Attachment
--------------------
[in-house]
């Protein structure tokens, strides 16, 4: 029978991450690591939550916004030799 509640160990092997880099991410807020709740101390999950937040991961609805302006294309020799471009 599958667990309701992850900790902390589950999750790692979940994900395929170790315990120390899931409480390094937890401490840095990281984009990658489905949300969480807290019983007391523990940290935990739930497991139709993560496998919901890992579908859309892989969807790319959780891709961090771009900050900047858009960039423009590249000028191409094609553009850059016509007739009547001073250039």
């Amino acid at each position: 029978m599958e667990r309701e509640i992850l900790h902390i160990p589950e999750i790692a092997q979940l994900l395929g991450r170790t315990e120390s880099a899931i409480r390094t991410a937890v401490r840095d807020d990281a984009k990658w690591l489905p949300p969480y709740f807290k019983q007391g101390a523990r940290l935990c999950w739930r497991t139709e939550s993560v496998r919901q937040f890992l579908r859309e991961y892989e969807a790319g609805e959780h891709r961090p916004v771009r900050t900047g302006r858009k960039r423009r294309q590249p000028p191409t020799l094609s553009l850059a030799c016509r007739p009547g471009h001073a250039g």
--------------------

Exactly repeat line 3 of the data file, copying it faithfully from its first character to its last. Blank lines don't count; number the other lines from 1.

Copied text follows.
């Amino acid at each position: 029978m599958e667990r309701e509640i992850l900790h902390i160990p589950e999750i790692a092997q979940l994900l395929g991450r170790t315990e120390s880099a899931i409480r390094t991410a937890v401490r840095d807020d990281a984009k990658w690591l489905p949300p969480y709740f807290k019983q007391g101390a523990r940290l935990c999950w739930r497991t139709e939550s993560v496998r919901q937040f890992l579908r859309e991961y892989e969807a790319g609805e959780h891709r961090p916004v771009r900050t900047g302006r858009k960039r423009r294309q590249p000028p191409t020799l094609s553009l850059a030799c016509r007739p009547g471009h001073a250039g």